It was an early morning in November 2011, in chilly Reston, Virginia.
Bill stepped into my office proudly displaying a large Oracle logo on the side of his fleece jacket.
“Please take a seat, Bill. Mahmood, our VP of IT Operations, will join shortly.”
I had started my Chief Information Officer position at LightSquared, a multi-billion dollar telco startup, a few months before.
“So my predecessor bought 17 Oracle apps. Our logs show that only 8 of them are used. We’re going to cancel the other 9. Can you please reduce our Annual Maintenance Fee accordingly?”
Bill looked surprised for a few seconds, then recovered and stated defyingly:
“Your fee is going to go up.”
Mahmood stepped in:
“You must have misunderstood. We’re reducing from 17 to 8 apps.”
“Yes, your price is going to go up. You had a bundle deal. If we unbundle, you will go back to list price for each of the 8 apps, and your fee will go up.”
Mahmood and I looked at each other. Oracle’s reps were incentivized to stuff as many apps as possible down their prospects throats.
The “back to list price if unbundled” was in the fine print. Hence Bill had no incentive to renegotiate; we had to continue paying for 2 more years for 9 apps sitting on our shelves.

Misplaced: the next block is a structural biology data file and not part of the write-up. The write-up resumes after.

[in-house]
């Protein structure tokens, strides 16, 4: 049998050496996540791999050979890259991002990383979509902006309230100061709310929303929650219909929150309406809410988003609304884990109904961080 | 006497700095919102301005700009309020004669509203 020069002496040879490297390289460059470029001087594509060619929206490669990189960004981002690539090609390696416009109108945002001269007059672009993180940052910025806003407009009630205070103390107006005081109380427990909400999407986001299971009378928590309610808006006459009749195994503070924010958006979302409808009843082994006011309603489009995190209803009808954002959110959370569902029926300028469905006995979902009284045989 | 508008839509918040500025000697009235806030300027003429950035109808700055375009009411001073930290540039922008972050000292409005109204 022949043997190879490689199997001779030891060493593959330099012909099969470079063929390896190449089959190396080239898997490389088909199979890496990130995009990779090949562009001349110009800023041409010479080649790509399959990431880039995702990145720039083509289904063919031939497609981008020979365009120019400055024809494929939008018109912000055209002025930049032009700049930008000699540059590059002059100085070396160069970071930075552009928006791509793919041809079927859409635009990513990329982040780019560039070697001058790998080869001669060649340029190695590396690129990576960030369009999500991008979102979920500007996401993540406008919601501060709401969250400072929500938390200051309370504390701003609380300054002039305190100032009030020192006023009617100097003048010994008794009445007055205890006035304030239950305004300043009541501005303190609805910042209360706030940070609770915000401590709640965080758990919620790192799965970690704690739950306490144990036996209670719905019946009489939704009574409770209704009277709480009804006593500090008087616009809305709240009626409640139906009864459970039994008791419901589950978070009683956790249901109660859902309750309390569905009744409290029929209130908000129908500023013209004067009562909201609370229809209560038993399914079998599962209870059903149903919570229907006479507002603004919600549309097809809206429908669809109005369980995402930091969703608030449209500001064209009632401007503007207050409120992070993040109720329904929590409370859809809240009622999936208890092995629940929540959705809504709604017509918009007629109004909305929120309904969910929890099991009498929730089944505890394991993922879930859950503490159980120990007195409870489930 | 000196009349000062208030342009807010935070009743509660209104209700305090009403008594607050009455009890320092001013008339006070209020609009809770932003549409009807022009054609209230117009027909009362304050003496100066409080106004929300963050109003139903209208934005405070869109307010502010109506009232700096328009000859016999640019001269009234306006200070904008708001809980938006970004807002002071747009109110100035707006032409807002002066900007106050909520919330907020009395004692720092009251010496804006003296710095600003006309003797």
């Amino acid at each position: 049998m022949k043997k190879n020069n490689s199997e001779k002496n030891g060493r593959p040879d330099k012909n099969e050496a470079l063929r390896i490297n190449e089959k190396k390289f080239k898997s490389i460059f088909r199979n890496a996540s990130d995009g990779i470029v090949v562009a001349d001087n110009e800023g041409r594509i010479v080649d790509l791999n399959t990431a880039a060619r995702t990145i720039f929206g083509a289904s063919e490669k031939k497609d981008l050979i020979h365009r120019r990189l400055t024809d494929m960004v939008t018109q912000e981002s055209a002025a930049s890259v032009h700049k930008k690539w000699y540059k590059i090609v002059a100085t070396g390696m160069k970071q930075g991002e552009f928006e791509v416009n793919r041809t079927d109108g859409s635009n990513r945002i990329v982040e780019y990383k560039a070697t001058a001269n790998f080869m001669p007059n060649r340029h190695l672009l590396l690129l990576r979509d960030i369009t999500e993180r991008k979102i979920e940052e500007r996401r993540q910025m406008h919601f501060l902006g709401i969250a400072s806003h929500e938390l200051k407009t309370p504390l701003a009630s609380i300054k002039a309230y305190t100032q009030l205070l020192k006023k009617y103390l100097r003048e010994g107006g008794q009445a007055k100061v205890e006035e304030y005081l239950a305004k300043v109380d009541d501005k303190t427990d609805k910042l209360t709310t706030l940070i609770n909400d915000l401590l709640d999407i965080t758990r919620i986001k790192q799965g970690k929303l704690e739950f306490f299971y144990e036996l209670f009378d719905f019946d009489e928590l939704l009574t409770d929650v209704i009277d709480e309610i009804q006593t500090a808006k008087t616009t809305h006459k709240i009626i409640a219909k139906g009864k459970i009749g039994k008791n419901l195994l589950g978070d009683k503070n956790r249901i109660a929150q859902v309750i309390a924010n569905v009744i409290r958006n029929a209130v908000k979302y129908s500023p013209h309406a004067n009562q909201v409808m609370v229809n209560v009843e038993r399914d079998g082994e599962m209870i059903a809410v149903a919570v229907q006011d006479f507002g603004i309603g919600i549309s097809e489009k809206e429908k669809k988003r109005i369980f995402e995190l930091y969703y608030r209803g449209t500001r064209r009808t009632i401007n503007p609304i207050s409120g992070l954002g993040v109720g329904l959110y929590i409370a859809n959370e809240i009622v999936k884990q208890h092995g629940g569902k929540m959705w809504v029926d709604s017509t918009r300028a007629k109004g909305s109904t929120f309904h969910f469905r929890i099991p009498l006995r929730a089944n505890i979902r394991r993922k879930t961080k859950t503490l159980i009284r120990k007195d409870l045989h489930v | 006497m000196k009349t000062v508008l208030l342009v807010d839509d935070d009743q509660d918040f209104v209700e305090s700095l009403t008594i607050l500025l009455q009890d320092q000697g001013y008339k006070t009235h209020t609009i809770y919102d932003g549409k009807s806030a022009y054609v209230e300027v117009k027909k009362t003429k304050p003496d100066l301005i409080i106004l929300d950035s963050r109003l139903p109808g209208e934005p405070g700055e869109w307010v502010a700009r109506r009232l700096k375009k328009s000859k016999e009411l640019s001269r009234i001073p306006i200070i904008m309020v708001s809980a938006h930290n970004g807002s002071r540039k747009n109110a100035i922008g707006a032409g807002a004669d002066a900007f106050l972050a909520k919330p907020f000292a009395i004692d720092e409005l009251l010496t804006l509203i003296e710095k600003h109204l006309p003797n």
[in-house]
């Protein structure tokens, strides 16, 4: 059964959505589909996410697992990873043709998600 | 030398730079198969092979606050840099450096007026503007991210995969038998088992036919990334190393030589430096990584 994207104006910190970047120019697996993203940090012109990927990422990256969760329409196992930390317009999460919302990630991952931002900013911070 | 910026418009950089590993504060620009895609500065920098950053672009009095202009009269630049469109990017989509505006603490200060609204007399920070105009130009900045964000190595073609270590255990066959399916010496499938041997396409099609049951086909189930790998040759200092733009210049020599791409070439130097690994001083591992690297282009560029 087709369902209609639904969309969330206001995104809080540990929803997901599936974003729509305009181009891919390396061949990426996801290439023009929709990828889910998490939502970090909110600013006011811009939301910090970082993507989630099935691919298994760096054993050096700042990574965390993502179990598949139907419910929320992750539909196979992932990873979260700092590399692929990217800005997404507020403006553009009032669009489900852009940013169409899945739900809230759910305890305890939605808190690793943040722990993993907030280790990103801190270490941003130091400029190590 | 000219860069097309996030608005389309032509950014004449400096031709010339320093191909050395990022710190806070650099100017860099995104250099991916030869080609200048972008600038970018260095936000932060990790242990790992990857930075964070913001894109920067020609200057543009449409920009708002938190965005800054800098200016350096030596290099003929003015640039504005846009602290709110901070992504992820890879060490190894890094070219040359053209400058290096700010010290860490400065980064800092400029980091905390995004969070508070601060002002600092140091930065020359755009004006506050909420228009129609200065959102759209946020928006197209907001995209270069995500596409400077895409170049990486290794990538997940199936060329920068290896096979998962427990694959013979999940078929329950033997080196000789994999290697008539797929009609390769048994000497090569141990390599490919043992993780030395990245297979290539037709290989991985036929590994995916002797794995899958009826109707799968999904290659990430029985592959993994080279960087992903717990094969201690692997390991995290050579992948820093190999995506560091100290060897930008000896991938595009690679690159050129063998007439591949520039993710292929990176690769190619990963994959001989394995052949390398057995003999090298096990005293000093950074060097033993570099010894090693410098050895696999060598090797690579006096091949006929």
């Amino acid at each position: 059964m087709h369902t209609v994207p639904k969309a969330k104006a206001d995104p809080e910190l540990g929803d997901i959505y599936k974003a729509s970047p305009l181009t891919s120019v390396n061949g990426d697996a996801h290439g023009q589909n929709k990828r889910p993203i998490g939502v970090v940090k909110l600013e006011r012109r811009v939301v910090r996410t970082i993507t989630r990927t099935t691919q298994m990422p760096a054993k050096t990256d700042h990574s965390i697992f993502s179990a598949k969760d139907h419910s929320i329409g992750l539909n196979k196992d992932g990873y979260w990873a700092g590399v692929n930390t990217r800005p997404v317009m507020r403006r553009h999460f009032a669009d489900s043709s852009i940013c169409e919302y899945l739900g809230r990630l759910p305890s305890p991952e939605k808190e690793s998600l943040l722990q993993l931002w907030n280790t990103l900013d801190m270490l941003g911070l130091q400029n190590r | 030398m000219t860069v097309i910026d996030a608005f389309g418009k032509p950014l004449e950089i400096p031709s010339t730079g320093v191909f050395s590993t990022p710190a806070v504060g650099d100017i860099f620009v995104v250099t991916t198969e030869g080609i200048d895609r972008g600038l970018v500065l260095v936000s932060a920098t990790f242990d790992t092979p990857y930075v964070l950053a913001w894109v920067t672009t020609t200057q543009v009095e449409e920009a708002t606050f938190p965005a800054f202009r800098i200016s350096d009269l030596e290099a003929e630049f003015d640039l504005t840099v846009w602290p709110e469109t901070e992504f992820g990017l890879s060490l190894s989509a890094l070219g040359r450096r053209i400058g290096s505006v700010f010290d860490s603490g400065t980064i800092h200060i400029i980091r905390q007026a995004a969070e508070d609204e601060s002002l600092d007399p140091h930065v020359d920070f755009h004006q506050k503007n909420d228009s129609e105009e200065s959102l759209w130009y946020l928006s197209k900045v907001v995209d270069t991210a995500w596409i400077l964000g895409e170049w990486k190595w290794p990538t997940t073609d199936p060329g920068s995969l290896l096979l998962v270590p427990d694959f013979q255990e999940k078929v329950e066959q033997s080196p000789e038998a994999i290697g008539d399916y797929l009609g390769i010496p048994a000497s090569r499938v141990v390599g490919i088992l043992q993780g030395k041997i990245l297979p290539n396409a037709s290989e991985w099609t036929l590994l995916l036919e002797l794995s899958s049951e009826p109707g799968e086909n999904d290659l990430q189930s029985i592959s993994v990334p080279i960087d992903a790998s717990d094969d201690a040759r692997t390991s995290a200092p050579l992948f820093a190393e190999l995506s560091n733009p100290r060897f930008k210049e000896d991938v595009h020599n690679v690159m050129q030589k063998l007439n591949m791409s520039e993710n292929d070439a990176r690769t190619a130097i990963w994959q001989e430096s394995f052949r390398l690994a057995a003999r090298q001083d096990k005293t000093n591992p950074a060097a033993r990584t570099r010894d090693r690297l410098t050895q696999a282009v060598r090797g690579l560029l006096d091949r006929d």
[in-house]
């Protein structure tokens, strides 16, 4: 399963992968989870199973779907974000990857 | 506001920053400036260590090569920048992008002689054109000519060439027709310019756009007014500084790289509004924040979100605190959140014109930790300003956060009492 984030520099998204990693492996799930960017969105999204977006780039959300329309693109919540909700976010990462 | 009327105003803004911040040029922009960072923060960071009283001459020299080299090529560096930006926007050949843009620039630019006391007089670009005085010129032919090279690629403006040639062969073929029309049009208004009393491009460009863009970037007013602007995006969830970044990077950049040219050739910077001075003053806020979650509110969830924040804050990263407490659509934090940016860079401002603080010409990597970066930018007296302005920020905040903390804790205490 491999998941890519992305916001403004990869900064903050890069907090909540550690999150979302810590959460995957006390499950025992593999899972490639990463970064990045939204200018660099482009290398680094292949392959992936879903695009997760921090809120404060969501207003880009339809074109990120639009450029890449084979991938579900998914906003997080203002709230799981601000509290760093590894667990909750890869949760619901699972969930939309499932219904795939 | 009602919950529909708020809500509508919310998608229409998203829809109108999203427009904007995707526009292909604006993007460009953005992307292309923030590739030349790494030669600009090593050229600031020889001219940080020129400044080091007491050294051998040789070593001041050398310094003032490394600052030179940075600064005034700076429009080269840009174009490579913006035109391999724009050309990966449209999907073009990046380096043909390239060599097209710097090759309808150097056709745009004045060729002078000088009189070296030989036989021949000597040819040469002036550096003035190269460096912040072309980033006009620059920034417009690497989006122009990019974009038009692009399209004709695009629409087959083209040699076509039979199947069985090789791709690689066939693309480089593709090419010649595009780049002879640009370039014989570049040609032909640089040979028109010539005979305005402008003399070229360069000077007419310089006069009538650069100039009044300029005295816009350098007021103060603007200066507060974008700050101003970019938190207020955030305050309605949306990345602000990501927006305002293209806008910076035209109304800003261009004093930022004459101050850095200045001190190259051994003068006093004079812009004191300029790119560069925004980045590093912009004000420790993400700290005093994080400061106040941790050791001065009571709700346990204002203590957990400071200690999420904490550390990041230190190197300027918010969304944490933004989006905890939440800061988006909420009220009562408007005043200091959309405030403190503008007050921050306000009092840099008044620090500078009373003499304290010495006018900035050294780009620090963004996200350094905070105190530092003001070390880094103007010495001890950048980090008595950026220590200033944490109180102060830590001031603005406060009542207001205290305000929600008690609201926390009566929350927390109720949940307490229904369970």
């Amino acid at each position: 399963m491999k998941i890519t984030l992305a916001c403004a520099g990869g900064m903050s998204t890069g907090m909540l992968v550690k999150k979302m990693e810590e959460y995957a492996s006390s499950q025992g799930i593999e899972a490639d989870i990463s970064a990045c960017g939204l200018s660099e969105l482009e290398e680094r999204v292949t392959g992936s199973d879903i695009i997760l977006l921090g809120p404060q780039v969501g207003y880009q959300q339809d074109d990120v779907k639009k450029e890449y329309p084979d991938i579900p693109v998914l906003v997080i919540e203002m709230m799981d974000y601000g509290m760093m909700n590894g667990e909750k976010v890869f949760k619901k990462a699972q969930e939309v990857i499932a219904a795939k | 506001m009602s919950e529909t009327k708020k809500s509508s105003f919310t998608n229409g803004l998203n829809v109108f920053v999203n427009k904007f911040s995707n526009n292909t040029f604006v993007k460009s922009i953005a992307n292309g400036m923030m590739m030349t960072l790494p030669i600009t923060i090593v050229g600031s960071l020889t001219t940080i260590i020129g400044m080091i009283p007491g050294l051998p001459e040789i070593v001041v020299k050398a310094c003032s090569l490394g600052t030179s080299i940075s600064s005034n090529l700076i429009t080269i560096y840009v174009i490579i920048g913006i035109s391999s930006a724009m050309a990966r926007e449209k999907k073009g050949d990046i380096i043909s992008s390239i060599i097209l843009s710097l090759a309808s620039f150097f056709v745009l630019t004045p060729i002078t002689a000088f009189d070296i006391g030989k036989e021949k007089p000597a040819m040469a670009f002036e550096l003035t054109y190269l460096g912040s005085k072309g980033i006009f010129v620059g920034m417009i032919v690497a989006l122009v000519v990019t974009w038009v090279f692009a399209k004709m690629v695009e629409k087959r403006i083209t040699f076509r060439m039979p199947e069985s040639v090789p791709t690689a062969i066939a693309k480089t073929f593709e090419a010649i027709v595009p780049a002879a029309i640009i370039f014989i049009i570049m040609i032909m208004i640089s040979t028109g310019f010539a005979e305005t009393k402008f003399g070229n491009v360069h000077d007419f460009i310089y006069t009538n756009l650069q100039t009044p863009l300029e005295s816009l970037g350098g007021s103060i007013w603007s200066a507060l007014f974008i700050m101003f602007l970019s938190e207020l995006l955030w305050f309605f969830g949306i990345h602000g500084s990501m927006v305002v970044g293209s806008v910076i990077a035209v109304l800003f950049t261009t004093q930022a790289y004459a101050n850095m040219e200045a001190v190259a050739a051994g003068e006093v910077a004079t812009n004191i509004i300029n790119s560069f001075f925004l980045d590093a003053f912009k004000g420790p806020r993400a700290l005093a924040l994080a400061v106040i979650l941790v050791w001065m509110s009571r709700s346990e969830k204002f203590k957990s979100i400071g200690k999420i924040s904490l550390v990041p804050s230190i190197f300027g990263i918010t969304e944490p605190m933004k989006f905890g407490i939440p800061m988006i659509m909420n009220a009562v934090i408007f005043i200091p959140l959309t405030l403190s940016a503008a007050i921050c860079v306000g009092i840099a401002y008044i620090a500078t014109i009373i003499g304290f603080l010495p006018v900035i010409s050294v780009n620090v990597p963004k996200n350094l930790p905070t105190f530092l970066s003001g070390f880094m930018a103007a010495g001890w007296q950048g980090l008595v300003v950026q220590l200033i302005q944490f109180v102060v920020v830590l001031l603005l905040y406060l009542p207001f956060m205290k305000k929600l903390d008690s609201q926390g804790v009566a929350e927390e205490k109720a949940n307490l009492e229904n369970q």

We were fucked, Larry Ellison-style.
(Photo credit: fakesteve.net)
How things have changed in 7 years.
Apps are now in the cloud, with zero deployment cost. They come pre-integrated and ready to be assembled like Legos.
Customers call the tune as vendors play musical chairs – more than two thirds of the business of Marketing Automation vendors come from customers switching from one to the other, as opposed to greenfield deployments.
Businesses have access to online reviews, recommendations from their social networks and free trials before committing to a vendor. “Buyer is in the driver seat” returns 23 million results in Google search.
What should we, software vendors, do? Find new ways to stay in our position of power or go along with the buyer-in-power world?
As The Clash used to sing,
If I go, there will be trouble,
And if I stay it will be double
Game theory advises against staying in the old way of doing business. In the old world of asymmetrical information and high switching cost, non-cooperative strategies between sellers and buyers were dominant.
In other words, screwing your prospect was a good idea. This gave the Sales profession a bad name and Alec Baldwin one of his best movie roles.
In the new world, opaque vendors will experience churn, bad reviews and declining stock prices.
Candid vendors with weak offerings will die even faster. But candid vendors with strong products will thrive like never before – see how Slack became the fastest growing SaaS Business ever.
The rules have changed, the game has changed. The Sales tech stack needs to change.
This is why we started Chili Piper, and why we’re so excited to lead a new movement that we call Buyer Enablement. It’s about taking transparency to the next level and do everything to make the Buyer’s life easier. The decisions will be clearer and faster, everybody will win.
Our first milestone in this journey is our Concierge solution, which lets inbound prospects engage with vendors on their own terms. Check it out!